Elastofibroma

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Elastofibroma dorsi Editor-In-Chief: C. Michael Gibson, M.S., M.D. [1]; Associate Editor(s)-in-Chief: Mahda Alihashemi M.D. [2]Ammu Susheela, M.D. [3]

Synonyms and Keywords: elastofibroma dorsi

Overview

Historical Perspective

Elastofibroma was first discovered by Jarvi and Saxen, in 1961.[1]


Classification

There is no established system for the classification of elastofibroma.


Pathophysiology

Elastofibroma dorsi is a rare, slow growing, ill-defined soft tissue mass of the chest wall. It occurs most in the periscapular region.It is commonly located beneath latissimus dorsi and rhomboid major muscles near to the inferior angle of the scapula. It is a benign neoplasm with clinical appearence of a malignant tumor. [2]

The exact pathogenesis of elastofibroma dorsi is not fully understood. It is thought that elastofibroma dorsi is the result of subclinical microtrauma, reactive hyperplasia of elastic fibres and increased production of fibrous tissue. [3]

Elastofibroma often has bilateral location in the thoracic wall.[4]

On gross pathology, characteristic findings of elastofibroma include:[5]

  • A solitary, poorly circumscribed, heterogeneous, soft-tissue mass
  • Cut section are firm with grayish-white areas

On microscopic histopathological analysis, characteristic findings of Elastofibroma include: [6]

  • Eosinophilic, beaded elastic fibers with Verhoeff's elastic stain
  • Many fragmented fibers with appearance of beads on a string

Causes

The cause of elastofibroma dorsi has not been identified. Subclinical microtrauma could be one of the reasons. [3]


Differentiating Elastofibroma dorsi from Other Diseases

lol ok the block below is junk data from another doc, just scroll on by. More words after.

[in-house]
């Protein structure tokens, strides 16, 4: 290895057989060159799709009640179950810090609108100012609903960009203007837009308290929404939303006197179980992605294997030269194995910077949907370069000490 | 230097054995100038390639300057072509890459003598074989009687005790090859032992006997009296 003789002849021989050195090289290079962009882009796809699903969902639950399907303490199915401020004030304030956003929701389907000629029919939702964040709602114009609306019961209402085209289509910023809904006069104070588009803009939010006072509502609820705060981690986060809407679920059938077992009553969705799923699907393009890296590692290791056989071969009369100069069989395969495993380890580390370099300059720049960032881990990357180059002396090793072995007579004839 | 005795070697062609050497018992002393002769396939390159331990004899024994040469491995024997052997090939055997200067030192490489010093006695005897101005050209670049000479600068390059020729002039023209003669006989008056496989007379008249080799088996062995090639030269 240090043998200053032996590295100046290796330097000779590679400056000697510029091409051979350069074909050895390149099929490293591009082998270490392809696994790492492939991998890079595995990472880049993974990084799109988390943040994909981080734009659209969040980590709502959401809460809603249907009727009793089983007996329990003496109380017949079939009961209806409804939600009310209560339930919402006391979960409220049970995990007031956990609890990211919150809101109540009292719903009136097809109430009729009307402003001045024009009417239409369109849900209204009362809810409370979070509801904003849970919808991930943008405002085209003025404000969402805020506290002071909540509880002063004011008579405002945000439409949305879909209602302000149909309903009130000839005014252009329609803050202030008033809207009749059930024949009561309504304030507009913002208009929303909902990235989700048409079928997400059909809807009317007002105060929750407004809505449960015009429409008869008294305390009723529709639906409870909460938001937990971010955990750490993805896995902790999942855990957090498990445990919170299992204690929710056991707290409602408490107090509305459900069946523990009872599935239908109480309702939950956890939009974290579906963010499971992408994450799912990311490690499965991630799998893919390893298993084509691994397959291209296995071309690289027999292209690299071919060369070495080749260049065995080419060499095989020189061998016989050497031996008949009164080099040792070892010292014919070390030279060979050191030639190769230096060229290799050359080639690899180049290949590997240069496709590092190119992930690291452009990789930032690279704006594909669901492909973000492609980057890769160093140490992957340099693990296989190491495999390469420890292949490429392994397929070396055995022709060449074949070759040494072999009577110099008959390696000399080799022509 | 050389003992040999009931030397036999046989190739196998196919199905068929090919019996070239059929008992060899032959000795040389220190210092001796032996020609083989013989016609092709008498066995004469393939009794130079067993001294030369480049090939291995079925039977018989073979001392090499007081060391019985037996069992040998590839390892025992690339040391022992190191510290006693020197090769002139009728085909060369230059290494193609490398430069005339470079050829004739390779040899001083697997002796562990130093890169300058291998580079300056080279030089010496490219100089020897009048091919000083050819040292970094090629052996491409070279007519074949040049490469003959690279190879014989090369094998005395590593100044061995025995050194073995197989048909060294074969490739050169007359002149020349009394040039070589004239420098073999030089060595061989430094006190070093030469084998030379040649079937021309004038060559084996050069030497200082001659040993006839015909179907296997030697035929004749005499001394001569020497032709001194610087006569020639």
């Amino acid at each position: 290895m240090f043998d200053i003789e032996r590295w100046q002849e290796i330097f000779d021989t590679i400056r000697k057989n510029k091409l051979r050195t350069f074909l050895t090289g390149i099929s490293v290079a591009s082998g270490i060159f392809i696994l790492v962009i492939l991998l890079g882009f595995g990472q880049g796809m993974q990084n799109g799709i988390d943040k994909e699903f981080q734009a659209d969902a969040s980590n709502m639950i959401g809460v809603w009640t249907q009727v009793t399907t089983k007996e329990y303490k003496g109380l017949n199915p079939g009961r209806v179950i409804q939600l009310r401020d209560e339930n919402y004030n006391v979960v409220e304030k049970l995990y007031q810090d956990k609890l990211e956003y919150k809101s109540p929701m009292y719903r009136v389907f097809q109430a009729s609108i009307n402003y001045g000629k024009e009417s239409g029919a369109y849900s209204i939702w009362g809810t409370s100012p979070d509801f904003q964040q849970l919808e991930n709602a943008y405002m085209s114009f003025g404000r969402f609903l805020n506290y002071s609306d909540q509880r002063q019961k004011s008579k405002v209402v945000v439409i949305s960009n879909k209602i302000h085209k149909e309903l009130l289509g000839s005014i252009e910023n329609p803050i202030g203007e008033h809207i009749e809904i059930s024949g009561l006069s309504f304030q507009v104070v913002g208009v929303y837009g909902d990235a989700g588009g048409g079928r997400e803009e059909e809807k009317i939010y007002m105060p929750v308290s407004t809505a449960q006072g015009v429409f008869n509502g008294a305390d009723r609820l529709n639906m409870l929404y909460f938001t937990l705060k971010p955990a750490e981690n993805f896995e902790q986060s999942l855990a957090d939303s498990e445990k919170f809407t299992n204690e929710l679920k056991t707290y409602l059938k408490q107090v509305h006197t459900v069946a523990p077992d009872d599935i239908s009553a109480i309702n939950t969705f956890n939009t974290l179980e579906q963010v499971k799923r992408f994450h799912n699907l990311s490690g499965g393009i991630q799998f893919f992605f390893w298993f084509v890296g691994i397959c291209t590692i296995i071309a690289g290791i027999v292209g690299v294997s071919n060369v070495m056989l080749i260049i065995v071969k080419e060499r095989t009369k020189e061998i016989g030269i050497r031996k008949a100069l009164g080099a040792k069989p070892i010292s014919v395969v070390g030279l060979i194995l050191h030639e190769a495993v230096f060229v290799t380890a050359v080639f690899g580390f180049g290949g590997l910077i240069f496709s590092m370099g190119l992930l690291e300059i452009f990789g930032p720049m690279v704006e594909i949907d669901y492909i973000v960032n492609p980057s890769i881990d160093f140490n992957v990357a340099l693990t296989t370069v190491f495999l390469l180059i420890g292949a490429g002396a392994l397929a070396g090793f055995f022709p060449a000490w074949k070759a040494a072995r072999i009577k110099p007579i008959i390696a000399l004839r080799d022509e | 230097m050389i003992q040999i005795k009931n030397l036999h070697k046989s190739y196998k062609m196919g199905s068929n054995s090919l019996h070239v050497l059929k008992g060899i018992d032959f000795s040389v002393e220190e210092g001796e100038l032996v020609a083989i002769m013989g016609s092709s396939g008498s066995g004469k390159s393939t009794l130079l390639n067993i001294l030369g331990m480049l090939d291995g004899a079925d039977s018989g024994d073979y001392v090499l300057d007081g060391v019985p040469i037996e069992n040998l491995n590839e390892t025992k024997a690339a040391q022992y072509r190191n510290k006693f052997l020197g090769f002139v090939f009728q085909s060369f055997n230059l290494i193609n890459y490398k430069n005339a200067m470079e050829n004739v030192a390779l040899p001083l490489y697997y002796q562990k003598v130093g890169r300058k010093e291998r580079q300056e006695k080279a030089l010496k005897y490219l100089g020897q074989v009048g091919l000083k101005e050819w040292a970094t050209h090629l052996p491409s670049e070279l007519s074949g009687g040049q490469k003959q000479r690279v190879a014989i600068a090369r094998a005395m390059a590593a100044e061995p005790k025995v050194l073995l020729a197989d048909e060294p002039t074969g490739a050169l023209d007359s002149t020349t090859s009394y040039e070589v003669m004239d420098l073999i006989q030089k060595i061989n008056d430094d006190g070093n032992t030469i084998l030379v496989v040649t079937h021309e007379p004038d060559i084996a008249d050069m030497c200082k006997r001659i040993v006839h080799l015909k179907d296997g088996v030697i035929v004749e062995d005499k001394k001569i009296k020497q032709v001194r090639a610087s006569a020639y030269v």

Elastofibroma dorsi must be differentiated from desmoid tumours, neurofibroma and liposarcoma. [7]

Epidemiology and Demographics

The prevalence of elastofibroma is approximately 11200 in men and 24400 in women per 100,000 individuals in each gender autopsies. [8]

Elastofibroma commonly affects elderly female. [9]

Elastofibroma commonly affects females ranging from 35-94 years. [10]

Female are more commonly affected by elastofibroma than men. The female to male ratio is approximately 2.1

The majority of elastofibroma cases are reported in Japan. [11]


Risk Factors

There are no established risk factors for elastofibroma.


Screening

There is insufficient evidence to recommend routine screening for elastofibroma.


Natural History, Complications, and Prognosis

Prognosis is generally excellent.

Diagnosis

Diagnostic Study of Choice

There are no established criteria for the diagnosis of elastofibroma.

History and Symptoms

The majority of patients with elastofibroma dorsi are asymptomatic. Elastofibroma may present with:[12]

  • Painless swelling
  • Pain ( less than 10% of patients)
  • Scapular snapping
  • Limitation of motion,
  • Clunking sensation in the shoulder adduction-abduction movement[13]


Physical Examination

Patients with elastofibroma usually appear normal.

Physical examination findings of Elastofibroma can include limited range of motion and swelling [13]

Laboratory Findings

There are no diagnostic laboratory findings associated with elastofibroma.

Electrocardiogram

There are no ECG findings associated with elastofibroma.

X-ray

An x-ray may be helpful in the diagnosis of elastofibroma. Findings on an x-ray suggestive of elastofibroma include soft tissue density in the periscapular region. X-ray may be normal. [14]

Echocardiography or Ultrasound

There are no echocardiography/ultrasound findings associated with elastofibroma.

CT scan

CT scan may be helpful in the diagnosis of elastofibroma dorsi. Findings on CT scan suggestive of elastofibroma dorsi include a heterogenous soft tissue mass with poorly defined margins. [15]

MRI

Magnetic resonance imaging is the most useful diagnostic tool for diagnosis of elastofibroma dorsi. [16]

Findings on MRI suggestive of elastofibroma include solitary heterogeneous, poorly circumscribed, soft-tissue mass.[17]

The lesion is isointense to muscle in T1 and T2WI images

Other Imaging Findings

Positron emission tomography/computed tomography (PET/CT) may be helpful in the diagnosis of elastofibroma. Findings on PET/CT suggestive of elastofibroma include low to moderate metabolic activity in these patients. PET/CT shows low-grade diffuse 18F fluorodeoxyglucose uptake. [18]